The Renault Trafic Crew and an updated Kangoo Compact recently arrived on the Aussie market. Let’s grab the keys to both for a closer look
Isat at the wheel of the Renault Trafic Crew recently looking very much like a goose, though while geese do in fact have tongues, I doubt they poke out of the corner of their beaks while they’re concentrating.
The reason I was looking so perplexed was the Trafic Crew I was sitting in uses Renault’s smart key card, and I was having difficulty fi nding the slot to put it in.
Clearly the reason that it’s called a smart key is that only smart people are allowed to drive Renaults. I was in danger of not making the grade. It turns out that the appropriate slot for the key was right in front of my face. Go figure. KEYCARD In fact, it also turns out that Renault doesn’t officially call it a smart key at all. It calls it a Keycard, which just goes to show how smart I am. Maybe they should call it Your Passport to Remedial Dexterity Training. I was never good with a Shape-O ball.
The Renault Trafic Crew is aimed at expanding the appeal of dual-purpose LCVs for small-business owners as well as providing comfortable wheels for those needing to get staff on site in relative comfort. With the option of seating for six (including the driver), the Trafic crew separates the passengers from the cargo with a glazed bulkhead. The cargo area still has four cubic metres of load area and can handle a payload of a tonne. It will also tow a braked load of a couple of tonnes.
Slowly but surely Europe’s best-selling LCV brand has been chipping away at Aussie van buyers with the aim of providing a light commercial-focused dealer network schooled in the dark arts of keeping working wheels working. One thing that will no doubt appeal to potential van buyers is the Trafic’s 30,000km service intervals as well as the clearly commercial three-year/200,000km warranty. Capped price servicing of $349 for the first three services also applies.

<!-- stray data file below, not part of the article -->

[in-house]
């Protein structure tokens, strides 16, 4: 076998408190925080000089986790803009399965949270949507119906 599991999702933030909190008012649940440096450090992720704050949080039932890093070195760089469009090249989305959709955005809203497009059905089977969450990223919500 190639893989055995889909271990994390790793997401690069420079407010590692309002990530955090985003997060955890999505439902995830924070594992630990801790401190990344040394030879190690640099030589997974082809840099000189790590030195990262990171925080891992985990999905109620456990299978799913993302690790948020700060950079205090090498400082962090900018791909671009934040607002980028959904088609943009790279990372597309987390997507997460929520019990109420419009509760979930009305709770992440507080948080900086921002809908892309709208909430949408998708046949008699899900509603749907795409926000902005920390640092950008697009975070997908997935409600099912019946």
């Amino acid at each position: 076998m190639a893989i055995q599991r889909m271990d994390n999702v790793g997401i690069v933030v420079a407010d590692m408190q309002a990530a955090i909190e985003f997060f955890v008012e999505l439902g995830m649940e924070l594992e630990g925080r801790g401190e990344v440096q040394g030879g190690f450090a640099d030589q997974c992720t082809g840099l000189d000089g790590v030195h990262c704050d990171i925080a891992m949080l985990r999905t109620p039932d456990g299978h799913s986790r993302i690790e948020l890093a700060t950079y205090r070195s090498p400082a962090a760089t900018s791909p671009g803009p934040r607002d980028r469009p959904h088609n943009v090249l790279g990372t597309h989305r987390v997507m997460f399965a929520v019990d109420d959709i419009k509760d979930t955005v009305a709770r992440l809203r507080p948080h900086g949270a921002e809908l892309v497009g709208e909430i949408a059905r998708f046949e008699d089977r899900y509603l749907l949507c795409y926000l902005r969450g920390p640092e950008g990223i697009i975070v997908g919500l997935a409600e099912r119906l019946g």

Crew vans aren’t new to the mid-sized van market; all the major players have a crew option. However, this may be the fi rst time that we’ve seen a van that uses the rear seating as a
“It turns out that the appropriate slot for the key was right in front of my face”
plush dedicated passenger compartment rather than utilising a bolt-in or roll-and-tumble bench seat arrangement.
The rather upmarket-looking workhorse I was driving bears more than a passing resemblance to a people mover. In fact, I was even stopped in car parks on a couple of occasions by people wanting to have a closer look but expecting more seats.
This Lifestyle Pack Long Wheel Base Trafic Crew utilises the DCi 140 twin-turbo version of Renault’s diminutive 1.6-litre engine. There is no auto option and the front wheels turn via a 6-speed manual transmission.
The deceptively small DCi donk puts out 103kW (138hp) at 3500rpm and makes 340Nm of torque at a low 1500rpm.
This engine is clearly heavily dependent on sequential turbocharging to gather its oomph. But this also leads Renault to claim a not-too-shabby 6.2L/100km combined in the fuel economy stakes.
The Crew offers two option packs on top of the base crew variant: a vocationally focused Premium Pack that features 17-inch alloy wheels and a 7-inch touchscreen multimedia system with sat-nav; or the more family-friendly Lifestyle Pack.
The Lifestyle adds touches like speakers in the rear and courtesy lighting. Roller blinds for the sliding door windows are also a part of this option. There’s also the choice of a three-across bench-style seat in the front or two single buckets.
While there’s no doubt in my mind that the Trafic Crew would have to be the cushiest crew van currently on the Aussie market, there are still some compromises in the passenger area that remind you of its vocational intentions.